Ritz, a puppy belonging to William Kinsman, was one of the causalities of the two-alarm blaze at 157 W. 74th St. yesterday. Noticing the dog had a broken leg, a fireman wrapped him in a blanket and took him to the street.
PM, February 1, 1944, p. 10
Up at the Dixie Rose A.C. at Broome and Mulberry St., a neighborhood social club in the heart of Little Italy, Dixie Girl gave birth to a litter of seven pups on the pool table. Dixie Girl is, reputedly, a mixture of Belgian police dog and black Spitz. In honor of 32 club members now in service, listed on sign in background, other members have voted to give the pups as mascots to Army camps. “V for Victory” here posed with pups one day old. PM, August 2, 1942, p.5
Buddy is ‘Watered In’
New York — Things got pretty tough for ‘Buddy,’ Bulldog owned by Mrs. De Forest Grant, of 850 Park Ave., this morning, when a water main burst on Madison Ave. between 77th and 78th St., flooded the cellar of Buddy’s house with 9 inches of water, and put the apartment’s four elevators out of commission. Here, Buddy, who can’t get out because the street is flooded, and can’t get up, because the elevators aren’t running, seeks solace among the milk bottles in the apartment house elevator. The residents of the 12-story building who wanted milk on their cereal this morning had to walk to the lobby to get it.” (Typed caption adhered to verso.)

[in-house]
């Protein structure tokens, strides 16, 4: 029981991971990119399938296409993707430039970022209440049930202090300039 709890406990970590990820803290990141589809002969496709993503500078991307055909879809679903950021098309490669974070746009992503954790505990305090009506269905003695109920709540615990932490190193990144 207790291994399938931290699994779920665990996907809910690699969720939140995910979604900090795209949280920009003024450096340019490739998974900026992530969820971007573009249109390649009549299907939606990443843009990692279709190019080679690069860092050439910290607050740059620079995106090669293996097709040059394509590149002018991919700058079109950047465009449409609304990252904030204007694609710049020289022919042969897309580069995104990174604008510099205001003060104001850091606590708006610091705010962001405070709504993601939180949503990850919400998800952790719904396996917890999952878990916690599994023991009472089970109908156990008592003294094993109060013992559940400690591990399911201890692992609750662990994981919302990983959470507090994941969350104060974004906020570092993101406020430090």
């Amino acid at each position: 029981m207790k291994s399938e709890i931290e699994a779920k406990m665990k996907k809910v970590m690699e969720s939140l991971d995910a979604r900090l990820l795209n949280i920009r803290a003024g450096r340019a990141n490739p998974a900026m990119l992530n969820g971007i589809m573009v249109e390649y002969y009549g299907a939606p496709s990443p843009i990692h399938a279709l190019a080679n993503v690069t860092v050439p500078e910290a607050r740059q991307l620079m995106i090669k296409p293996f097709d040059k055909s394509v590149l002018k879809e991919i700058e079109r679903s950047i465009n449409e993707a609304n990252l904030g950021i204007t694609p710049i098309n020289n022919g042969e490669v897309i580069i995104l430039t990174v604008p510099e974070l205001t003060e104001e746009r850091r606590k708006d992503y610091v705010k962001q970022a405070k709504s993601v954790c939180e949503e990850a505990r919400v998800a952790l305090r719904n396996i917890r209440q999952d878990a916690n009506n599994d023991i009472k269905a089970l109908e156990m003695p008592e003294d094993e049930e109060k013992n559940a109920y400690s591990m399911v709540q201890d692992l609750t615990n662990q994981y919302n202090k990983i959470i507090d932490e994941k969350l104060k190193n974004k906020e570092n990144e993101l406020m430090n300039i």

On July 18, 1940, PM published Weegee’s photograph of five kittens and a pair of puppies in glasses on a table in a restaurant in the Lower East Side of Manhattan. At exactly a month old, PM itself was a puppy of a paper. Presumably Weegee made this photo of a clowder and kindle, a clutter of cute kittens, and a pair of puppers on July 17th, only a few days before he made the epochal and monumental “Crowd at Coney Island, Temperature 89 degrees… They Came Early, and Stayed Late” photograph.
PM, July 18, 1940. p. 13
So It’s Raining Cats and Dogs in Rivington St., All in One Litter
Talk is cheap, interesting, and comes in several languages on crowded Rivington St., on the lower East Side. Today much of it was about Mary, the cat in Mike Guerrera’s Oriental restaurant at No. 56 (Scungilli, Capozzelle, steaks and chops). The cat Mary was found July 7 with five kittens. Next day she was found with five kittens and two puppies, all nursing. (The pups are fourth and fifth from left, above.) East Siders figure it this way: The cat had kittens and pups; or there’s something funny going on. They keep calling up Ripley. PM, July 18, 1940